The Belgian company issues devices the size of pocket calculators or keychains. You type your regular password into the device for a second code that is based on the time and the unit’s unique characteristics. That’s the code you type into the Web site.
Someone who steals your device won’t have your password; someone who steals your password won’t have your device.
MasterCard International Inc. has been testing similar systems in Britain, Germany and Brazil. Swipe a credit card with a smart chip into a special reader, enter your PIN and obtain a password good only once at Office Max, British Airways and a dozen other merchants.
In Singapore, bank customers wishing to designate new accounts for fund transfers must likewise obtain a second password — through a phone call, e-mail or mobile text messaging.
Biometric systems are similar, except a fingerprint or iris scan replaces one or both passwords.
In the United States, use of two-factor authentication remains limited. RSA Security Inc. has several products, including RSA SecurID, but they are primarily issued to employees for remote network access and to customers with high-value portfolios.
“There’s a delicate balance between maintaining security but also providing customers with ease of use,” said Doug Johnson, senior policy analyst at the American Bankers Association.
Gartner analyst Avivah Litan said banks are “all afraid of making the first step. They don’t want consumers going to other banks because it’s too hard.”
U.S. banks and e-commerce companies have focused, for now, on making sure passwords are strong. EBay, for instance, now rejects attempts to create passwords such as “ebay” or “password.”
Before two-factor authentication becomes commonplace, laptops must come standard with biometric readers, or manufacturers must bring down costs for password-generating devices.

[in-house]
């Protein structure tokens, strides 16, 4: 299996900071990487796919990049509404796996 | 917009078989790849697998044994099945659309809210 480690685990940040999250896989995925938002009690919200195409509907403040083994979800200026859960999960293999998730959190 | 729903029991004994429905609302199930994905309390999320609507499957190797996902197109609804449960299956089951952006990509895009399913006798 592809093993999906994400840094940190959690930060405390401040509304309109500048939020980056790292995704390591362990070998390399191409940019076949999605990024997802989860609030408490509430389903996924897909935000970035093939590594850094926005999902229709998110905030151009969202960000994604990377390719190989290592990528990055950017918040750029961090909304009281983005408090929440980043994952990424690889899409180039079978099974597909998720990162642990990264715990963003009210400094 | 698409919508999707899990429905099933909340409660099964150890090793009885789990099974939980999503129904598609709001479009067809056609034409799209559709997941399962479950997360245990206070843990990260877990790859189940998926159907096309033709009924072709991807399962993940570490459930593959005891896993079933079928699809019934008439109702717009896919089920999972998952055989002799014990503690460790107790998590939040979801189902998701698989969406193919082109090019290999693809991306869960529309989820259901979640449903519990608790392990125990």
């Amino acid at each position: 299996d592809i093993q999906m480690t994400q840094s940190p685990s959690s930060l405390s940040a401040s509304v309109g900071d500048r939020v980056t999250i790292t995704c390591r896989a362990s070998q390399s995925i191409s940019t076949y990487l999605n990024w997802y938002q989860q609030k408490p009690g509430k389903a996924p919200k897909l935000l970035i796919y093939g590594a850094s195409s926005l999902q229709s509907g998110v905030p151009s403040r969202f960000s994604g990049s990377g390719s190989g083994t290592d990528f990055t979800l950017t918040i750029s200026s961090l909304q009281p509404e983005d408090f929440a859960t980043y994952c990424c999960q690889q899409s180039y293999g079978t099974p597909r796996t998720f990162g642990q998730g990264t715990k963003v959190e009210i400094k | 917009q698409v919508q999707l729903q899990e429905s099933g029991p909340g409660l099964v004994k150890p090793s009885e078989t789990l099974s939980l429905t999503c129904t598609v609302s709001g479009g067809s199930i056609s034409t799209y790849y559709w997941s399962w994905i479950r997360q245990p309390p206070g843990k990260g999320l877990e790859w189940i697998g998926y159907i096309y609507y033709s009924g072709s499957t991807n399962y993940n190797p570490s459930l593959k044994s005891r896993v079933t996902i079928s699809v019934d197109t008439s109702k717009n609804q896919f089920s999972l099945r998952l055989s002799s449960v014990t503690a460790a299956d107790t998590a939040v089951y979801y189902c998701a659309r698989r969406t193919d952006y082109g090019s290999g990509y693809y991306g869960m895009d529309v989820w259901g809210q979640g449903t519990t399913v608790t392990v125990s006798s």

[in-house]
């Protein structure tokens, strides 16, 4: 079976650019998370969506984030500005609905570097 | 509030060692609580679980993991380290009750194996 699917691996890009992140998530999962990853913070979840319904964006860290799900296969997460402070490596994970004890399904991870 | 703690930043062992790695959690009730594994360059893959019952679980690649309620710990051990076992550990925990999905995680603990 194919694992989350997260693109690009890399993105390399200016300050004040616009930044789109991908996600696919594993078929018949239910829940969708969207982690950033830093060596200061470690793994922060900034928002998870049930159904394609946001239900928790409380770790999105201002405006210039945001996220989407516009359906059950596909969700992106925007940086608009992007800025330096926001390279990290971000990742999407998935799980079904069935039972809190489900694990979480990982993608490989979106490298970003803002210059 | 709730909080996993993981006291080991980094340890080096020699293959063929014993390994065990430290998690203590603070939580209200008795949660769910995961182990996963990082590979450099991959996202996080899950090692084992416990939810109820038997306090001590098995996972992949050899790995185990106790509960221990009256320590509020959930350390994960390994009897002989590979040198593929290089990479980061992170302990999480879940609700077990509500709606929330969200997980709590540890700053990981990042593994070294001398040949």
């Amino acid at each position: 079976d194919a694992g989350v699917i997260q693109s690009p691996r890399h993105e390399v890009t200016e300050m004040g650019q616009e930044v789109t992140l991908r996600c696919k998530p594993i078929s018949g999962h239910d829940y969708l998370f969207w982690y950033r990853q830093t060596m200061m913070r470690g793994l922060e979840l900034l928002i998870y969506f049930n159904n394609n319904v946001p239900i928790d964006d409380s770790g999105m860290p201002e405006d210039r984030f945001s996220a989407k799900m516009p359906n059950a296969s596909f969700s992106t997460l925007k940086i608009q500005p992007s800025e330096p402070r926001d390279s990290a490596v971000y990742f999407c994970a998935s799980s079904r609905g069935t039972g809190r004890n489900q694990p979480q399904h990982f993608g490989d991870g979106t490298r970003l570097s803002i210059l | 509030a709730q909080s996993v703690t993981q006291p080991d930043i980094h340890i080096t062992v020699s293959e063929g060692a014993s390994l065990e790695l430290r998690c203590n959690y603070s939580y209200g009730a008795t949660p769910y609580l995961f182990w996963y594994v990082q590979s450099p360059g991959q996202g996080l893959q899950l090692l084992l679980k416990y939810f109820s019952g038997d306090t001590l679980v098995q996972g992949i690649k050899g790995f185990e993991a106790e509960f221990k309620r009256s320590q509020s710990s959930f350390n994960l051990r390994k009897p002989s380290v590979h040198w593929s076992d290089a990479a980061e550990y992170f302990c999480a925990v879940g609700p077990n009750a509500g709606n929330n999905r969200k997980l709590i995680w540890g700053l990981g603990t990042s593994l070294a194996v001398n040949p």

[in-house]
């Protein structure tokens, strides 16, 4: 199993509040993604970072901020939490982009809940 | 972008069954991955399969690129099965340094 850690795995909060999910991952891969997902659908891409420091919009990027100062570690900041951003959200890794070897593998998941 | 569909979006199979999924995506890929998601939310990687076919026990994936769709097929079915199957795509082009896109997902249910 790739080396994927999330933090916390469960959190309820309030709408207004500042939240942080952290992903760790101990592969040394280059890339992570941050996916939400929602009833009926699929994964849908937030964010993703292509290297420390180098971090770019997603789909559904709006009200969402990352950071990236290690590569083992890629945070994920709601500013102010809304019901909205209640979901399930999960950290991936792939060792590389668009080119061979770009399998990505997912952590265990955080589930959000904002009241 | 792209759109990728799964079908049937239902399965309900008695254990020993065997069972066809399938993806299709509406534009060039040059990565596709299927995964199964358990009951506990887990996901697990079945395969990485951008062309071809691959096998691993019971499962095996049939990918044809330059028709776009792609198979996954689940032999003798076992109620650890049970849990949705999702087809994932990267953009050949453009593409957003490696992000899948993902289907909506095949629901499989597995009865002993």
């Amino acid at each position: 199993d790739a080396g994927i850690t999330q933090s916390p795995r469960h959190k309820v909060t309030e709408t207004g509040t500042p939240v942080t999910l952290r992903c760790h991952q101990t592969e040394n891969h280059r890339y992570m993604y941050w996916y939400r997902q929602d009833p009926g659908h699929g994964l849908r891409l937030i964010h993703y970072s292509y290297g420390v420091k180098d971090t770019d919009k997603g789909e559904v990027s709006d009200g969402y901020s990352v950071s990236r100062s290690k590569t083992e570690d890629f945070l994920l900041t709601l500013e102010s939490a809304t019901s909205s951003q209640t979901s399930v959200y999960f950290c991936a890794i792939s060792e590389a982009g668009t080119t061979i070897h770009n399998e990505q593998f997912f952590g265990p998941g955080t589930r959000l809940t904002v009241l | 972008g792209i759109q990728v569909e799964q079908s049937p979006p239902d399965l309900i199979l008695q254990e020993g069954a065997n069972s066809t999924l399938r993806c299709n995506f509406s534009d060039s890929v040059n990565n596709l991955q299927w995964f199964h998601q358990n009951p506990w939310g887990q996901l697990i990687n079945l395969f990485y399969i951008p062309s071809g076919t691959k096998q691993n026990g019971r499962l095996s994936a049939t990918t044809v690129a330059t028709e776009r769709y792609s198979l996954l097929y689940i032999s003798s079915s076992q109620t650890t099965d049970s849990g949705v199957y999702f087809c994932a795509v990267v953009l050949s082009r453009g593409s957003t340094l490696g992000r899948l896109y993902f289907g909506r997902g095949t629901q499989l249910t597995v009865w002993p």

Outfitting 1 million customers with such devices could cost $20 million, while Internet fraud for those customers amounts to “tens of thousands at most,” said Tony Chew, director of technology risk supervision at the Monetary Authority of Singapore. Singapore banks thus limit dynamic passwords to fund transfers, he said.
Companies also need to set standards.
Though Jubran enjoys her bank’s scratch-off passwords, she wouldn’t want the Amazon.coms of the world all adopting them as well.
“It would be too complicated to have 10 different cards you scrape off,” the 24-year-old medical student said.
Jason Lewis, vice president of product management at RSA Security, figures companies will have to create services so a single device can work on multiple sites.
Nordea and other Scandinavian banks already have partnered with government agencies and utilities, and an identity-management coalition called the Liberty Alliance Project has begun to explore standards.
People will pay more attention to security as they keep more of their lives online, said Robert Chesnut, eBay’s vice president for rules, trust and safety. He offered this analogy: “The more stuff you have in your house, the better the deadbolt lock you have.”